« ZurückWeiter »
reprimand upon their knees. The house could scarcely keep countenancès, knowing, as they all do, that the practice is general. People say, they mean nothing more than to beat down the price by'a little discouragement of borough-jobbing, now that their own elections are all coming on. The price indeed is grown exorbitant; no less than 4000l. for a member! | Mr. Beckford has brought in a bill for preventing bribery and corruption in elections, wherein was a clause to oblige every member to swear on their admission into the house, that he had not directly or indirectly given any bribe to any elector, &c.; but this was so universally exclaimed against, as answering no end but perjuring the members, that he has been obliged to withdraw that clause. It was indeed a cruel contrivance of his, worse than the gunpowder plot ; for that was only to blow the parliament up to heaven; this is to sink them all down to Mr. Thurlow opposed his bill by a long speech. Beckford, in reply, gave a dry hit to the house, - that is repeated everywhere :-. the honorable gentleman," says he, “ in his learned discourse, gave us first one definition of corruption, then he gave us another definir tion of corruption, and I think he was about to give us a third. Pray does that gentleman imagine there is any member of this house that does not KNOW what corruption is?" which occasioned only a roar of laughter; for they are so hardened in the practice that they are very little ashamed of it. This between ourselves. I am, with sincerest esteem, dear sin your most obedient humble servant, si B. FRANKAN
To T. WHARTON, Esg. PHILADELPHIA,
Conversation with Mr. Secretary Conway relative to his
resignation, and to American affairs-Boston proceed-
London, Feb. 20, 1768. ., 1 received your favors of November 17, and! 18, with another dozen of excellent wine, the manufacture of our friend Lievezy. I thank you for the care you have taken in forwarding them, and for your kind good wishes that accompany them.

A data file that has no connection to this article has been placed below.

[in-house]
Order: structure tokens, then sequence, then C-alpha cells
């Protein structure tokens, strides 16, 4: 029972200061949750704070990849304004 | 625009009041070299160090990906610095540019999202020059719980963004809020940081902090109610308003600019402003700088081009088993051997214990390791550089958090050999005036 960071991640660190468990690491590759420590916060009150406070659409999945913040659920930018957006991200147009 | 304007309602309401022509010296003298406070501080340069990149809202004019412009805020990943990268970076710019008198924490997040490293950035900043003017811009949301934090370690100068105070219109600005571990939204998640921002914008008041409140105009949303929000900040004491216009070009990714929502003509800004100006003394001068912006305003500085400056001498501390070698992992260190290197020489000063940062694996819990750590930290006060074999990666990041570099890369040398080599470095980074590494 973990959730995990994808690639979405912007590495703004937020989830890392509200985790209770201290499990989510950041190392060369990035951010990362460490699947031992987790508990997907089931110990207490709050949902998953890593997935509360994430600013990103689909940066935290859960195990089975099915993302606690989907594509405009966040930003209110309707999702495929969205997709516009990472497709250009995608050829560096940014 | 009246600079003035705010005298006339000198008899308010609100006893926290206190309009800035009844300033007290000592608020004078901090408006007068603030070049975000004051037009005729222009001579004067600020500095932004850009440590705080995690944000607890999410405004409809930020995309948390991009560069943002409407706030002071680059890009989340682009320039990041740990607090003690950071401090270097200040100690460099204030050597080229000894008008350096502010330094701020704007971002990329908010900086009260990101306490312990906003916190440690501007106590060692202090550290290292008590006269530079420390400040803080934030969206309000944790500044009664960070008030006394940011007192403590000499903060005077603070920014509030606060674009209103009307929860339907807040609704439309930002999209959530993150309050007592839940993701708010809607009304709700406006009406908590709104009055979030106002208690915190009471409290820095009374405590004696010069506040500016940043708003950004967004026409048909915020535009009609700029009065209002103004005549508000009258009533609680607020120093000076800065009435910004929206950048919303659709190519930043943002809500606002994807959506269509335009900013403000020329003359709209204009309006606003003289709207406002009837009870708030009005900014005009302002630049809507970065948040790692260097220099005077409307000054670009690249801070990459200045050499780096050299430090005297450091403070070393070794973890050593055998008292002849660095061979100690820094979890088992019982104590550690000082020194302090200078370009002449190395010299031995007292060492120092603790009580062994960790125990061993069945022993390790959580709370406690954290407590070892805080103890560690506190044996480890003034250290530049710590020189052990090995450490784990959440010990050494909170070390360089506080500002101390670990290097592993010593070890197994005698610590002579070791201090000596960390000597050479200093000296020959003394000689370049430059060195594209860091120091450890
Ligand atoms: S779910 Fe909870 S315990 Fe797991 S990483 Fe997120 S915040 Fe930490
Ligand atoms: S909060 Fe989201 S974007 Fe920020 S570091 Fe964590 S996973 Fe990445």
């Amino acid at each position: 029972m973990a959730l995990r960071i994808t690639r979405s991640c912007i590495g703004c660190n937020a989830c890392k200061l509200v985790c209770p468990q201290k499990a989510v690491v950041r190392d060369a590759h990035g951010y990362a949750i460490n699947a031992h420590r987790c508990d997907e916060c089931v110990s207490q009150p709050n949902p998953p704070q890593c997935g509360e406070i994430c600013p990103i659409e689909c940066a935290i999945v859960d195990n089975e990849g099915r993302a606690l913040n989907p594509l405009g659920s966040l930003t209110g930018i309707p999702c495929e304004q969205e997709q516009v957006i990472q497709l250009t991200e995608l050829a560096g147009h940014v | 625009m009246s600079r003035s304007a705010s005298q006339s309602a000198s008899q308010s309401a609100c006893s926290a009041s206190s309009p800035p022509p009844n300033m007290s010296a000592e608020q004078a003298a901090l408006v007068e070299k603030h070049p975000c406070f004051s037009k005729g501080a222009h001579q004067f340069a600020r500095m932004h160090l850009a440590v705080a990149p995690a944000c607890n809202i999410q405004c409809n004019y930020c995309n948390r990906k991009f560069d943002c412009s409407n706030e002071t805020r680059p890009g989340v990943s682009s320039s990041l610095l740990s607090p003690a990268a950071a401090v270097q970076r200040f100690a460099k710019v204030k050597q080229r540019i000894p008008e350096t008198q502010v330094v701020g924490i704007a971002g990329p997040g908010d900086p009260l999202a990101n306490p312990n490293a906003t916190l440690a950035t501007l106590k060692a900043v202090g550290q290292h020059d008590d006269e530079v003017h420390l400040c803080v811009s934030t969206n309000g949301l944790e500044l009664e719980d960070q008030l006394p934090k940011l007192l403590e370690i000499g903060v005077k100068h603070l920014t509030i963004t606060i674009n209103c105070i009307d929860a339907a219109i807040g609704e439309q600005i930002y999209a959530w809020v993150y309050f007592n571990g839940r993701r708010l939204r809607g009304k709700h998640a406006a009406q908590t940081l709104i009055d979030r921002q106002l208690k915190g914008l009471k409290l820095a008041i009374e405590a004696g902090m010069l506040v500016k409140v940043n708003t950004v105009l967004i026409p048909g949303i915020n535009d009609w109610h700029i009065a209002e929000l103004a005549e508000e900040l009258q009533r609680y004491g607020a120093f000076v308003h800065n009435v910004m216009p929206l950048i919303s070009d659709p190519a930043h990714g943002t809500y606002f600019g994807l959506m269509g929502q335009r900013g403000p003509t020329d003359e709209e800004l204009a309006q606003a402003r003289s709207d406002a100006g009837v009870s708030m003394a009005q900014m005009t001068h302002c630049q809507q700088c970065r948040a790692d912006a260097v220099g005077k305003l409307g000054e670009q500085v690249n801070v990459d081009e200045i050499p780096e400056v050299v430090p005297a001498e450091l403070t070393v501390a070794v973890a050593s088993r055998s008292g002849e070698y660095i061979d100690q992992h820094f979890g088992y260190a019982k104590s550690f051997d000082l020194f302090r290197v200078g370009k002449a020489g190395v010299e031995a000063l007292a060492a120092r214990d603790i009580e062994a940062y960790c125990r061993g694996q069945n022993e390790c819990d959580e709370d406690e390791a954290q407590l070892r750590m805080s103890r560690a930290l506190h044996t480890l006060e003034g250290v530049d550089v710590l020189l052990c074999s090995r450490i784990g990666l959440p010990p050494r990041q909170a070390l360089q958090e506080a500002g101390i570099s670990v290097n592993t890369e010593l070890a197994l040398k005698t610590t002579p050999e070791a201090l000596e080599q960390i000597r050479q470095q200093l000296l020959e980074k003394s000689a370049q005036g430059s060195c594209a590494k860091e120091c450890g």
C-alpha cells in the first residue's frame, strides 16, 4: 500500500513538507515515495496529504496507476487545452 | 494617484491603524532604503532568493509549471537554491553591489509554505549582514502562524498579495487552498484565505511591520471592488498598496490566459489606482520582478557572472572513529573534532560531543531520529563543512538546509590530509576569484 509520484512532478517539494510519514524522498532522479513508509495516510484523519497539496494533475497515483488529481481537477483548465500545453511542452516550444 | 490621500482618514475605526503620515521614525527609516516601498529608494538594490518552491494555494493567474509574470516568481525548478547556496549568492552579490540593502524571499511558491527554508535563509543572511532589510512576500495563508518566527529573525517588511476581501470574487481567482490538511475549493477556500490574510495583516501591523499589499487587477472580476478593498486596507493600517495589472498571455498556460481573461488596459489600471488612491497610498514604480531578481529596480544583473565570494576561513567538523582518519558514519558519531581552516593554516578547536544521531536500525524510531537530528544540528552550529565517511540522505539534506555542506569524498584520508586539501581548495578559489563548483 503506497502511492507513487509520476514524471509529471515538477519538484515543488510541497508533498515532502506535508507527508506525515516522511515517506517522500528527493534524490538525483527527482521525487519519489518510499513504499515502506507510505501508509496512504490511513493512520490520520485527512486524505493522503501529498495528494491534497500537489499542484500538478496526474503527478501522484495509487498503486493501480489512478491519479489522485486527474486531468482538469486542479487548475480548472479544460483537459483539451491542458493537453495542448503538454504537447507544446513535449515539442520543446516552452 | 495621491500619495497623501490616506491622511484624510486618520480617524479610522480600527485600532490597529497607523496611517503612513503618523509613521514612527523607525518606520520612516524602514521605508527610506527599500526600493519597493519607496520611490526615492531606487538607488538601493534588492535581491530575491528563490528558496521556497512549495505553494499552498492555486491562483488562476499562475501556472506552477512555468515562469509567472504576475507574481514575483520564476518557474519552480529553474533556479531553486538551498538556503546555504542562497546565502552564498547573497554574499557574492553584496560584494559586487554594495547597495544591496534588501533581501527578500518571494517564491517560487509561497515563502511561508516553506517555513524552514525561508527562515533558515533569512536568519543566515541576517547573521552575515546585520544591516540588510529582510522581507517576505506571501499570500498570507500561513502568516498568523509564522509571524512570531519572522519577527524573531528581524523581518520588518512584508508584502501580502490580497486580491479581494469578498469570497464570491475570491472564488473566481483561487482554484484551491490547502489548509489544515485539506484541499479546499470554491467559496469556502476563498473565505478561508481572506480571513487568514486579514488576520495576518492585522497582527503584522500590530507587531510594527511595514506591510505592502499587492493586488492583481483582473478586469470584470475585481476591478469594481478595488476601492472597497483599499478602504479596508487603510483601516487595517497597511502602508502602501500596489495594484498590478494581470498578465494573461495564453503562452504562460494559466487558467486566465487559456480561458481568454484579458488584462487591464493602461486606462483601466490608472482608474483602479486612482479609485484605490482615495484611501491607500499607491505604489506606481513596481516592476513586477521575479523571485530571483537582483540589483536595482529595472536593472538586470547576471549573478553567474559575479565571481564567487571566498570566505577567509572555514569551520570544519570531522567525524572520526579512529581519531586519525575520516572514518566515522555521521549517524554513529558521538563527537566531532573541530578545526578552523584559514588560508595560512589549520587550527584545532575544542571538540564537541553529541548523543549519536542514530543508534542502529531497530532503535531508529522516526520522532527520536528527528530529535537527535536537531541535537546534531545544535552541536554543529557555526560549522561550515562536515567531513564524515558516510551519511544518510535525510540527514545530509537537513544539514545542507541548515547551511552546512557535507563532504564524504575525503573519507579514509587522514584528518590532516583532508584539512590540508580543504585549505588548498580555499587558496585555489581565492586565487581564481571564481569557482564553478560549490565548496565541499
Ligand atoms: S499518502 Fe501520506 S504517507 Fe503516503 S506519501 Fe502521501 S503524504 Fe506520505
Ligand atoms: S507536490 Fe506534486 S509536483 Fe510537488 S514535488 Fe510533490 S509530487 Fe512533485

The story you mention of Secretary Conway's wondering what I could be doing in England, and that he had not seen me for a considerable time, savors strongly of the channel through which it came, and deserves no notice. But since his name is mentioned, it gives me occasion to relate what passed between us the last time I had the honor of conversing with him. It was at court, when the late changes were first rumored, and it was reported he was to resign the secretary's office. Talking of America, I said I was 'sorry to find that our friends were one after another quitting the administration; that I was apprehensive of the consequences, and hoped what I heard of his going out was not true. He said it was really true, the employment had not been of his choice, he had never any taste for it, but had submitted to engage in it for a time at the instance of his friends, and he believed his removal could not be attended with any ill consequences to America. That he was a sincere well-wisher to the prosperity of that country as well as this, and hoped the imprudencies of either side would never be carried to such a height as to create a breach of the union, so essentially necessary to
the welfare of both. That as long as his majesty continued to honor him with a share in his councils, America should always find in him a friend, &c. This I write as it was agreeable to me to hear, and I suppose will be so to you to read. For his character has more in it of the frank honesty of the soldier, than of the plausible insincerity of the courtier ; and therefore what he says is more to be depended on. The proprietor's dişlike to my continuing in England to be sure is very natural; as well as to the repeated' choice of assembly-men not his friends; and probably he would, as they so little answer his purposes, wish to see elections as well as agencies abolished. They make him very unhappy, but it camot be helped.